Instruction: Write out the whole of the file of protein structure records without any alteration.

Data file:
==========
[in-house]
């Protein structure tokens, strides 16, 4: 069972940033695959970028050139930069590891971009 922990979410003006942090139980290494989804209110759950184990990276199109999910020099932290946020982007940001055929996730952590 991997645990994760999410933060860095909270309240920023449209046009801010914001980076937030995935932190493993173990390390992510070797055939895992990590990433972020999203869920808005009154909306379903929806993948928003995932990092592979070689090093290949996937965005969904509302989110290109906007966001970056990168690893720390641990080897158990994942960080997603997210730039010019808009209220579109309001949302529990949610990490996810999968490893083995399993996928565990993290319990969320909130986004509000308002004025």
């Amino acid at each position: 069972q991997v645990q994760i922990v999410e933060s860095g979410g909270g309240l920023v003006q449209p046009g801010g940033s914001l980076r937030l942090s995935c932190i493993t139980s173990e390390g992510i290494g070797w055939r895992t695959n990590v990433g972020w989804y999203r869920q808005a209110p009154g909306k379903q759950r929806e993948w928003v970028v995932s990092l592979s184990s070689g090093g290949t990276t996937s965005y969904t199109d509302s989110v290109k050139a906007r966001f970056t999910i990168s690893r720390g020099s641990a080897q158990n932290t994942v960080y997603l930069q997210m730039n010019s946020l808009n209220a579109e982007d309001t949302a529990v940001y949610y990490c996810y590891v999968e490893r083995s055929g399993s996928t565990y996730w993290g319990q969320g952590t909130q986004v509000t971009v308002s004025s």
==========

[in-house]
């Protein structure tokens, strides 16, 4: 069972940033695959970028050139930069590891971009 922990979410003006942090139980290494989804209110759950184990990276199109999910020099932290946020982007940001055929996730952590 991997645990994760999410933060860095909270309240920023449209046009801010914001980076937030995935932190493993173990390390992510070797055939895992990590990433972020999203869920808005009154909306379903929806993948928003995932990092592979070689090093290949996937965005969904509302989110290109906007966001970056990168690893720390641990080897158990994942960080997603997210730039010019808009209220579109309001949302529990949610990490996810999968490893083995399993996928565990993290319990969320909130986004509000308002004025």
């Amino acid at each position: 069972q991997v645990q994760i922990v999410e933060s860095g979410g909270g309240l920023v003006q449209p046009g801010g940033s914001l980076r937030l942090s995935c932190i493993t139980s173990e390390g992510i290494g070797w055939r895992t695959n990590v990433g972020w989804y999203r869920q808005a209110p009154g909306k379903q759950r929806e993948w928003v970028v995932s990092l592979s184990s070689g090093g290949t990276t996937s965005y969904t199109d509302s989110v290109k050139a906007r966001f970056t999910i990168s690893r720390g020099s641990a080897q158990n932290t994942v960080y997603l930069q997210m730039n010019s946020l808009n209220a579109e982007d309001t949302a529990v940001y949610y990490c996810y590891v999968e490893r083995s055929g399993s996928t565990y996730w993290g319990q969320g952590t909130q986004v509000t971009v308002s004025s």